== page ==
life through the eyes of east anglian artists


In April 2016, the Museum of East Anglian Life was host to a temporary exhibition, “Life through the Eyes of East Anglian Artists” featuring oil paintings, drawings, and watercolours by well-known 19th and 20th Century artists from the East, many of which were being shown for the first time.

Many of the artists represented would have been familiar to art enthusiasts, including brothers Thomas and Edward Robert Smythe, John Moore, and Arthur James Stark. Twentieth Century artists Anna Airy and Harry Becker were represented by drawings. All have connections with East Anglia and the works were selected to illustrate the living and working conditions of local people.

The subjects of the paintings were brought to life by objects from the Collection of the Museum of East Anglian Life, including shepherd’s clothing, farm implements and domestic necessities.

The works that featured in this Exhibition were selected from the Day Collection, first formed in the early 1960’s by Harold Day, author of many books on East Anglian Art. This exhibition represented a unique opportunity to see these beautiful pictures in the historic Abbot’s Hall at the Museum of East Anglian Life in Stowmarket.

To plan a trip to the museum, visit the Museum of East Anglian Life.

Why not become a temporary resident of the East and stay for a while? Visit Suffolk is full of great recommendations of places to stay and visit.




In May 2016, Ipswich welcomed a brand new literary festival. BooksEast emerged from Ip-Lit, part of the annual Ip-Art Festival, and each year brings a series of celebrated authors to the town for seven days of literary events.

The festival sees a range of fiction and non-fiction-inspired events, including authors in conversation, film screenings, literary pub crawls and quiz nights. There’s also a whole strand of activity dedicated to raising literacy attainment in schools.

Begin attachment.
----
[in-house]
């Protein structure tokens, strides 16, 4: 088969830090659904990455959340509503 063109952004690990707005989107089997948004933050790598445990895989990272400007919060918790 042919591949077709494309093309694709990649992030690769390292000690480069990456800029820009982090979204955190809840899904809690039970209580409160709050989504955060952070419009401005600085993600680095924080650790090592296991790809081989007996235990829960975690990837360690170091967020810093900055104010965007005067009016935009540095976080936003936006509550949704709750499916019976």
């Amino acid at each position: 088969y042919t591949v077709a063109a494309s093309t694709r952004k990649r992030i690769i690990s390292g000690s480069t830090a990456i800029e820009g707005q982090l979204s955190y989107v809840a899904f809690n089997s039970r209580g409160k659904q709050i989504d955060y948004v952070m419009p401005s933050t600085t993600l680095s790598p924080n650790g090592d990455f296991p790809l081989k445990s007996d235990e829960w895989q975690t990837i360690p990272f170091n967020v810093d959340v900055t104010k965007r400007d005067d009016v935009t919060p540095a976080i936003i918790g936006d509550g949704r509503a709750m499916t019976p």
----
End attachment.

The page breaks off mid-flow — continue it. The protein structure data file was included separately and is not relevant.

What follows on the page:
Dive right in at BooksEast.

Thinking about coming to the festival? Plan a trip with All About Ipswich.


A ROOM FOR ALL OUR TOMORROWS is part of DanceEast's Spring 2016 season


As part of DanceEast’s One Night Stands in April 2016, Igor and Moreno returned to the Jerwood DanceHouse with A Room For All Our Tomorrows.

There are two people in this dance performance, but it is not just about them. It is about all of us. It is about the secret lives we all possess when we are close to others. It is about those moments – between coffee and dancing – when harmony abandons us and all we have left is the desire to scream. It is a performance about place to imagine how things might be other than the way they are. It is a simple room for all our tomorrows.

The show was followed by a free Dialogue Club, which gives audiences the opportunity to discuss the show and feedback thoughts as freely as possible.

To book tickets to a world-class performance, visit DanceEast.

DanceEast has a year-round programme of world-class events. Plan a trip and explore the rest of Ipswich with All About Ipswich and Ipswich Town & Waterfront.


draped reclining woman


The Draped Reclining Woman is a Henry Moore sculpture at the Sainsbury Centre for Visual Arts in Norwich.

Of drapery in his work, Moore said:
“Drapery can emphasise the tension in a figure, for where the form pushes outwards, such as on the shoulders, the thighs, the breasts, etc., it can be pulled tight across the form (almost like a bandage), and by contrast with the crumpled slackness of the drapery which lies between the salient points, the pressure from inside is intensified…”

There’s several Moore sculptures in and around the Sainsbury Centre, plan a trip to see them with Visit Norwich.



Today we’re returning to Houghton Hall to take a closer look at one of its permanent sculptures, Zhan Wang’s Scholar Rock.

Wang is a Chinese sculptor whose pieces consist of conceptual ideas where he “embraces and subverts several other major traditions in modern art, both Chinese and Euro-American.” This can be clearly seen in Scholar Rock. In Chinese culture, the rock holds a high value; rocks have been thought to possess the purest qi, or vital energy, and are collected as objects of art and tools of meditation.

This artificial stone-like sculpture plays with this idea. Wang states that ‘the material’s glittering surface, ostentatious glamour, and illusory appearance make it an ideal medium to convey new dreams’.